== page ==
Muslims vs. Communists In Soviet Tadzhikistan
After hard-line party regains power, opposition raises protests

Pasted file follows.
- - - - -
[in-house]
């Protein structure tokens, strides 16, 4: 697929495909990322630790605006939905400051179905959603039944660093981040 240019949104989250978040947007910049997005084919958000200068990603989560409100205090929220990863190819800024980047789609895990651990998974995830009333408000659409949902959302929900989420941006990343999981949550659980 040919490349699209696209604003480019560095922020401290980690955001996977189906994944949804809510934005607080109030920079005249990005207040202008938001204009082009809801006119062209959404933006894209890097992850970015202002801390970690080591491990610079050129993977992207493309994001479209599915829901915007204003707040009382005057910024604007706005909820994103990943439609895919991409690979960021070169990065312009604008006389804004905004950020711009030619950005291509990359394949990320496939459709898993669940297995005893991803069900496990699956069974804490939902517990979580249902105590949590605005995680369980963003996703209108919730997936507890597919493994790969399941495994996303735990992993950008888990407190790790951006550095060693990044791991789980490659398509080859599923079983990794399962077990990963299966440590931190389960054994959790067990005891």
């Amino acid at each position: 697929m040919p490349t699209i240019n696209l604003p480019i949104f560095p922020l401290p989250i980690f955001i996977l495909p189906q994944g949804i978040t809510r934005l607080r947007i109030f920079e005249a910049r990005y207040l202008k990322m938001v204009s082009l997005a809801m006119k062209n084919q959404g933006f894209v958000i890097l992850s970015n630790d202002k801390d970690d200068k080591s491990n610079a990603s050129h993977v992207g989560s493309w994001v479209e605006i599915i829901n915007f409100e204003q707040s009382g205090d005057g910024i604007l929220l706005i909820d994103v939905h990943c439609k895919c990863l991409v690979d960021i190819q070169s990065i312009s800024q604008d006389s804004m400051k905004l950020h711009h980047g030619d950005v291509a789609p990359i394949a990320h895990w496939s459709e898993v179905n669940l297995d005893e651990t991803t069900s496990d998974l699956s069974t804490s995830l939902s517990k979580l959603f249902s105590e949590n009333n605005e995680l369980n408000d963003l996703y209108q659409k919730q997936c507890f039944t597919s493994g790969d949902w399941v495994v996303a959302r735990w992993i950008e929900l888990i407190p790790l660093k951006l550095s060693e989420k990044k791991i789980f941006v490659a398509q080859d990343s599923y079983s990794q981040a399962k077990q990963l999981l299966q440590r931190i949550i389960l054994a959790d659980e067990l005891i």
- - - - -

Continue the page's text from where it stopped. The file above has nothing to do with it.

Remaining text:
DUSHANBE, USSR — IN front of the pedestal where the statue of Vladimir Lenin stood until it was toppled last week, speaker after speaker makes impassioned calls for progress in this desperately poor Central Asian republic of Tadzhikistan."Long live freedom.... Long live democracy.... Long live friendship among peoples," one man shouts into the public address system set up in the central square of the Tadzhikistan capital of Dushanbe. At each pause the crowd of demonstrators cries "hurrah," many thrusting their fists into the air. Such scenes have appeared throughout the Soviet Union since the Aug. 19-21 hard-line coup collapsed. But the circumstances surrounding this protest in Tadzhikistan, which borders Afghanistan and China, set it apart. The vast majority of demonstrators here are Muslim, many sitting in neat rows in front of the pedestal with legs folded, and dressed in skull caps and traditional robes called Dzhomahs. Their protests are over Communists' attempts to defy the democratic trend sweeping the Soviet Union and restore tight control in this mountainous republic of about 5.1 million people. It is the first such instance of a republican Commu- nist Party comeback since the national organization was dispersed by Soviet President Mikhail Gorbachev shortly after the coup attempt. "We can't allow this republic to have a totalitarian regime," says Daulat Khudonazarov, a Soviet people's deputy from Tadzhikistan and a prominent centrist in the opposition. "We need reforms to integrate into the world market, and this regime which is without perspective is seeking to return to the old stagnation period." The economic situation in Tadzhikistan, which has the highest percentage of rural dwellers of any Soviet republic, is noticeably more critical than in other regions. In Dushanbe, seasonal fruits and vegetables are available, but little else. For example, lines at one bakery had formed at 9 p.m. on a weekend because of a severe bread shortage. The republic has little industry and is known mostly for growing cotton. The opposition protest near the pink, Russian-style parliament building on the central Freedom Square began Sept. 21, defying a state of emergency imposed in the city. That day, the Communist-dominated republican legislature staged what opponents term a "parliamentary putsch" that forced the resignation of then acting-parliament-President Kadriddin Aslonov. He was replaced by former Communist Party boss Rakhman Nabiyev, a burly man whose ruddy complexion and gray hair make him appear stamped from the sam e mold as former Soviet leader Leonid Brezhnev. The parliament acted a day after Mr. Aslonov banned the Communist Party, which had renamed itself the Socialist Party, and ordered confiscation of its assets. It also followed the toppling of Lenin's statue, which horrified many of the Communist faithful. At a news conference, Mr. Nabiyev dodged answering most questions on the political situation, including the need for a state of emergency. But Interior Minister Mamadayez Navzhuvanov made it clear that force would not be used to disperse demonstrators, adding that the "top priority is in dialogue and finding common language." During three days of talks with the opposition - a broad-based coalition of the Democratic Party, the Rastokhez popular front movement, and the Islamic Revival Party - the hard-liners agreed in principle to lift the state of emergency, as well as to reimpose the ban on the party. Nabiyev also offered to leave his post if he were allowed to compete in popular presidential elections, scheduled for late October, but which may be put off until December. Parliament met Monday to consider the proposals. Some opposition leaders in the Democratic party and the popular front appear willing to accept such an arrangement. But the Islamic party, with only about 10,000 members is clearly the dominant party in the coalition, and is demanding the permanent retirement of Nabiyev and his communist allies. "We can never forgive the Communists for their actions after the [1917 Bolshevik] revolution. They burned almost all our books and destroyed almost all our mosques," says Nurodin Trazhonzoda, an influential Islamic spiritual leader in the republic. "We have to finish Communist rule - either that or our republic will be sent back 50 years." Opposition leaders say it is merely a matter of time before the communists are forced from the political stage. "Their time is simply past. This episode is merely a convulsion," says Mr. Khudonazarov, who like many coalition members, is occupied more with the future than the present. The Democratic Party is weak, comprising mostly intellectuals whose influence does not reach far beyond Dushanbe's city limit. The real key to the future development of the republic is the Islamic party, which is technically banned by parliament, but is operating openly nonetheless. Leaders eschew creating a fundamentalist Islamic state on the ruins of Communism, insisting they are committed to democracy and a market economy. Indeed, while Gorbachev is reviled in most parts of the country, he is revered by the Muslims of Tadzhikistan for allowing the revival of religion. Gorbachev posters are plastered all over the opposition headquarters at the city Executive Committee building, as well as the pedestal where Lenin's statue stood. Democratic Party leader Shodmon Yusupov says the parliament's "coup attempt" has united the opposition and the need to rescue the economy will keep the coalition together after the Communist threat recedes. He trusted the Islamic party's policy regarding democratic reform, he says, but adds that its aversion to fundamentalism could change if there were a delay on economic reform. "The republic could be susceptible to a new form of Bolshevism or fundamentalism if the economic situation isn't improved soon," Mr. Yusupov says.